after modernism, that it has gotten its bad name
for being traditional, for being romantic in the derisive

(in Rankine & Spahr, 2002, p. 1)

Yet in Belsey (2002) can be found a succinct statement summarizing an idea treated in great detail in books such as Poggioli's "The Theory of the Avant-Garde" published in English in 1968:

The avant-garde is not just a matter of style. Because
it poses questions, it undermines all certainties,
including the certainty that you possess the truth--
and are entitled to kill people in its name.

(July 19, 2007)

Works Cited:

Armantrout, R. “Headline song” (poem). In J. Goldman and L. Scalapino (eds).
War and Peace 2. Oakland: O Books, 2005.

Atwood, M. “A Women's Issue” (poem) In Margaret Atwood. Selected Poems II: Poems Selected and New, 1976-1986. Boston: Mariner Books, 1987.

Baudelaire, C. From “Reve parisien” (poem). In Les fleurs du mal/Flowers of evil (p. 52). Trans. G. Dillon and E. St. Vincent Millay. New York: Washington Square Press, 1962.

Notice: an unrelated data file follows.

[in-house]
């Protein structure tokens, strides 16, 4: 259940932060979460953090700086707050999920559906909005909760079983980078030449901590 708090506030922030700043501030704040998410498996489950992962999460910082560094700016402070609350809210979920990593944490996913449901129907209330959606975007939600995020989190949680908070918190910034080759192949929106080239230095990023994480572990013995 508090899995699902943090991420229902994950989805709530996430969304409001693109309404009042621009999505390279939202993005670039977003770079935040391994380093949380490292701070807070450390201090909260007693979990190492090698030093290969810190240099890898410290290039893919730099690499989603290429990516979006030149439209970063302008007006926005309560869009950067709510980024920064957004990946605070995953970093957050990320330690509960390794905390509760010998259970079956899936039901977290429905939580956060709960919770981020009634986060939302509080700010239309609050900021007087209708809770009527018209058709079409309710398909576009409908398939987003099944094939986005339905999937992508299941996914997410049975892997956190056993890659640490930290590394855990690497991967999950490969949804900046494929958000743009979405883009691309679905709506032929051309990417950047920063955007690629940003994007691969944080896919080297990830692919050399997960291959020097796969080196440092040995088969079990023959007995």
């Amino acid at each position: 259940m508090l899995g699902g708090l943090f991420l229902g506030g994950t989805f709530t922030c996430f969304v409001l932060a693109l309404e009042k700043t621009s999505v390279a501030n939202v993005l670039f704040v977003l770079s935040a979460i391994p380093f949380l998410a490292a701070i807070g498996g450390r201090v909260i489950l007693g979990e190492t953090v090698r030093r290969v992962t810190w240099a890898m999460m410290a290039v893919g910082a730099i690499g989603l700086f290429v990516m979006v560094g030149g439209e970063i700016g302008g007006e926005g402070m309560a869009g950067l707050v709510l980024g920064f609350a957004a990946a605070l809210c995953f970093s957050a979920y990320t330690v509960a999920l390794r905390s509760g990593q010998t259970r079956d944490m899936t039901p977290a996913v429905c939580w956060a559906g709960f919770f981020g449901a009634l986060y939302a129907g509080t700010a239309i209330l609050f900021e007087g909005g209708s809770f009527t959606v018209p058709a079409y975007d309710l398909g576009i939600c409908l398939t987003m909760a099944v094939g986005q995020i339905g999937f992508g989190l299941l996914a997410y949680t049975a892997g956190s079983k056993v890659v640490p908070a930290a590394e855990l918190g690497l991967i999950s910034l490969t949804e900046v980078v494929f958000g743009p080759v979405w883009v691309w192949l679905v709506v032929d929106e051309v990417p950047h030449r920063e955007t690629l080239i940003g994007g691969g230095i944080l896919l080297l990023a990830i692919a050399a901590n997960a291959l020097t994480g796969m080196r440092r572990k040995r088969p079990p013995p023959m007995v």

Belsey, C. Poststructuralism: a very short introduction. Oxford: Oxford University Press, 2002.

Daniels, K. “War photograph” (poem). In A chorus for peace. M. Arnold et al, eds. Iowa City: University of Iowa Press 2002.

Kumin, M. “The beheadings” (poem). American Poetry Review (November/December 2005).

Poggioli, R. The theory of the avant-garde. Trans. G. Fitzgerald. Cambridge: Harvard University Press, 1968.

Rankine, C. and Spahr, J. American women poets in the 21st century. Middletown: Wesleyan University Press, 2002.

Schultz, S. A poetics of impasse in modern and contemporary American poetry. Tuscaloosa: University of Alabama Press, 2005.

Schultz, S. “Baudelaire's knee” (poem). In Aleatory allegories. Applecross: Salt Publishing, 2000.

Schultz, S. “Safe haven” (poem). In Aleatory allegories. Applecross: Salt Publishing, 2000.

Tarlo, H. `A she even smaller than me`: gender dramas of the contemporary avant-garde. In Mark, A. and Rees-Jones, D. Contemporary women's poetry: reading/writing/practice. New York: Palgrave, 2000.

Tomioka, T. “Will you marry me?” (poem). In other side river. Trans. L. Lowitz and M. Aoyama. Berkeley: Stone Bridge Press, 1995.

This postcard forms part of the forthcoming feature on Ecopoetics in the next issue of